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Teaching Activities: Return From Troy, Episode 7

Starting points

  • More trials for Odysseus: In the land of the dead, who looked into the future and told Odysseus what he should do to break the spell of Poseidon? (Tiresias, the blind prophet.) Odysseus may be thinking that he can do what Tiresias asked, and quickly return home. But it is not so simple. We will shortly find out that when Odysseus returns to the island of Circe, dangerous new trials await him.

  • The ship: Remember what the ship was like. The men are about to do some difficult sailing. Listen carefully to see how Odysseus organises his team and explains the different jobs. He cannot afford to lose any more sailors: how many men has he lost so far?

  • Mythical creatures: Fantastic creatures and animals with strange forms are a feature of myths and often they have dangerous powers! Think back to a creature you have already met. (The Cyclops.) In this episode we will meet three more fantastic beings. As you listen, try to picture them. They are not described in depth, so add detail from your own imagination.

Follow-up

  • Odysseus: Think about Odysseus: what do his actions say about him? He believes he can kill Scylla and save his men, even though Circe says it is impossible; he doesn’t tell his men about Scylla; he wants to listen to the Sirens’ song although doing so puts them at risk; at the end he is the same as the men — shaking. (Is there any way that he could have saved them? Was it foolish or brave to risk their lives?)

  • Scylla, Charybdis and the Sirens: How are these different creatures described? What danger does each one represent? What details did you add from your own imagination? Scylla is also called ‘the devourer’ and Charybdis ‘the swallower’. Can you think of a similar name to describe the Sirens?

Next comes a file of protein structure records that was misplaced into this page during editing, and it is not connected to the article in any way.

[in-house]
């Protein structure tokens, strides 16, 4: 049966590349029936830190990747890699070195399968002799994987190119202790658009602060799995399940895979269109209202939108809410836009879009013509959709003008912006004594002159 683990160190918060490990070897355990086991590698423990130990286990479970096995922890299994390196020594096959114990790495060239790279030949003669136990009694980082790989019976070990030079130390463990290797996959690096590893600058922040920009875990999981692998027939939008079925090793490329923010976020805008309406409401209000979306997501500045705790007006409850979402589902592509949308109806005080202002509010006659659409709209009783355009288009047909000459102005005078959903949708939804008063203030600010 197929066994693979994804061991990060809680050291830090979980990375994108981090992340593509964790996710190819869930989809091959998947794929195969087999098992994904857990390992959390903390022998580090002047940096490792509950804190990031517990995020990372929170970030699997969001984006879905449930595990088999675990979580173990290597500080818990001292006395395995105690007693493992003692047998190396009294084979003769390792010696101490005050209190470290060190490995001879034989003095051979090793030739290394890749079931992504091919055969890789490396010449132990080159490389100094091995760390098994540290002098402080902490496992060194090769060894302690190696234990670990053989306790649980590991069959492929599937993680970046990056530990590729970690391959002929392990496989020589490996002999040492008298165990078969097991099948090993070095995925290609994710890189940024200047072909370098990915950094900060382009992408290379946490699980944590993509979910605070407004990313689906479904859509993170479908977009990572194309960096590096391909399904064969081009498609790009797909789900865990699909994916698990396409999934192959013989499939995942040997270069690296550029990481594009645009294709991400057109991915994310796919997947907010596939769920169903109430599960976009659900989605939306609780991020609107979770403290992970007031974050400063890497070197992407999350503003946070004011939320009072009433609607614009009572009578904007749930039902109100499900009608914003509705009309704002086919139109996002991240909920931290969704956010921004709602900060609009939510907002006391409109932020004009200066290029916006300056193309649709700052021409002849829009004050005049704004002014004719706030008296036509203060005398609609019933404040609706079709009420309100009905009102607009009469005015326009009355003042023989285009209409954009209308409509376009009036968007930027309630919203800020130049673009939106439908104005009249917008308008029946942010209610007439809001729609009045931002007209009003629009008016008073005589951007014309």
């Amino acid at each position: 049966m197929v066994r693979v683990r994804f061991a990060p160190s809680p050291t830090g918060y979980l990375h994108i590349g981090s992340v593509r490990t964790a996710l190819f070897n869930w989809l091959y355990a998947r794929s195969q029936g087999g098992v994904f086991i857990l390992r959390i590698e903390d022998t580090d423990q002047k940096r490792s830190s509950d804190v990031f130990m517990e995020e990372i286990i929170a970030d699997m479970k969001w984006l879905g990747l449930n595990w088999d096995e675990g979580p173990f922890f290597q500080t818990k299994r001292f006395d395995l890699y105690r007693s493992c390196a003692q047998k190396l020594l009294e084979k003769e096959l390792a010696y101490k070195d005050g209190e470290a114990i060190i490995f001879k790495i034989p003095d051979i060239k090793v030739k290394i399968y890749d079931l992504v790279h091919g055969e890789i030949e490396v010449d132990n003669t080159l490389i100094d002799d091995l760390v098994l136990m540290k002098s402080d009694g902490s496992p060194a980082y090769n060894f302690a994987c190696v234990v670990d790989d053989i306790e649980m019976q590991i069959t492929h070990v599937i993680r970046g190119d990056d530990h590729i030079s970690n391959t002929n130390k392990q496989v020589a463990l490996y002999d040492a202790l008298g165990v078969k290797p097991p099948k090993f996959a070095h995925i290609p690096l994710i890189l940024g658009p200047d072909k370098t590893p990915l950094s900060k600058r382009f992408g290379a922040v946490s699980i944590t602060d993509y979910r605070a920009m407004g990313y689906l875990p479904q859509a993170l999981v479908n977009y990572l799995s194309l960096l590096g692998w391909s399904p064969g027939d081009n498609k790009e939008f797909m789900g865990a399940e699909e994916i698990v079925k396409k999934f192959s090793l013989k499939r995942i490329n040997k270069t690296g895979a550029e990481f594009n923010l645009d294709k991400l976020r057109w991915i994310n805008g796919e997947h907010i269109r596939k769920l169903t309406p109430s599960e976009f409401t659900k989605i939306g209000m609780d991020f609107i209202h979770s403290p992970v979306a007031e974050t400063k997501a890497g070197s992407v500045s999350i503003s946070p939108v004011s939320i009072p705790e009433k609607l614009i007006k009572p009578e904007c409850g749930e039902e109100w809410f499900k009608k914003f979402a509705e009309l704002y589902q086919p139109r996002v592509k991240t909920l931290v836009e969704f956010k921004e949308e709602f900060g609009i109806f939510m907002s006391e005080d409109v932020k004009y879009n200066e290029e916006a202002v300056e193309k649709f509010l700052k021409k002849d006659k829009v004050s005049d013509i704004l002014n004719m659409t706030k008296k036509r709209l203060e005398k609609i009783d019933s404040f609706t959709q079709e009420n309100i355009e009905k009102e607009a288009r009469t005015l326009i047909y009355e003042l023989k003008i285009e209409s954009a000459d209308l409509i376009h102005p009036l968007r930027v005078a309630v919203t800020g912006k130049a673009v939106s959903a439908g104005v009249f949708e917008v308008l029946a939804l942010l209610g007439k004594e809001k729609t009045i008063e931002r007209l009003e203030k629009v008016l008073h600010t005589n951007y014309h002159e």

• Between Scylla and Charybdis: This is a saying or expression (and an example of figurative language). Now you have heard the story, can you work out what it means? (In an impossible or no-win situation.) What other expressions mean the same thing? (E.g. between a rock and a hard place, between the devil and the deep blue sea.)

  • Synonyms: As they sailed towards the rocks Odysseus repeatedly asked his men to do something. What was it? (Steer towards the Sirens.) Find all the words he used for ‘asked’. (I begged them; I ordered them; I threatened them; I cursed them.) These are synonyms (they show how desperate Odysseus is; he’ll try any approach; it adds variety to the language). Think of other synonyms and use a thesaurus to find more (e.g. implored, pleaded with, beseeched). Build a bank of synonyms cards. Look for subtle differences and order the cards for shades of meaning. (Finally, learners can choose a card and in the role of Odysseus, speak to the crew in the way that the word indicates.)

  • A song so beautiful: In the song of the Sirens Odysseus heard many sounds. He describes these through images (give reminders e.g. the beating of a swan’s wing, the moan of the wind as it blows across the broad face of the world). Ask them to try saying the words out loud as expressively as they can. Point out examples of onomatopoeia and alliteration. (Think of more images for beautiful sounds, and together compose lines to turn the list into a poem. Use onomatopoeia and alliteration. Focus on the sound of the words as you speak them.)

  • Map: Put the tower and rocks on in the sea — add the Sirens, Scylla and Charybdis.

  • Lost lives: Odysseus had already lost some men. How many and when? (4 to the Cyclops.) Now he has lost 6 more. How will this make the journey more difficult? (Fewer sailors and oarsmen.)

Further activities

ICT — Create a mythical beast: This activity results in using computer graphics and text to create a new mythical beast.

The illustrations Odysseus and the Sirens and Scylla show how mythical creatures have been pictured, by different artists at different times. It is interesting to compare the two illustrations. The Sirens are treated in a simple and stylised manner. The shape and pattern seem important. They don’t seem to really move. Do they actually look very frightening? The illustration of Scylla is action-packed and full of movement. Think about how this is achieved. We can see what has already happened and we are holding our breath knowing that another sailor is about to be caught.

How did you imagine them when you listened? Research websites and find more illustrations of mythical or fantastic beasts. Now invent your own.

(Explore different visual effects in a graphics program. Use them to create a new beast. Compose text to describe why your beast is dangerous.)

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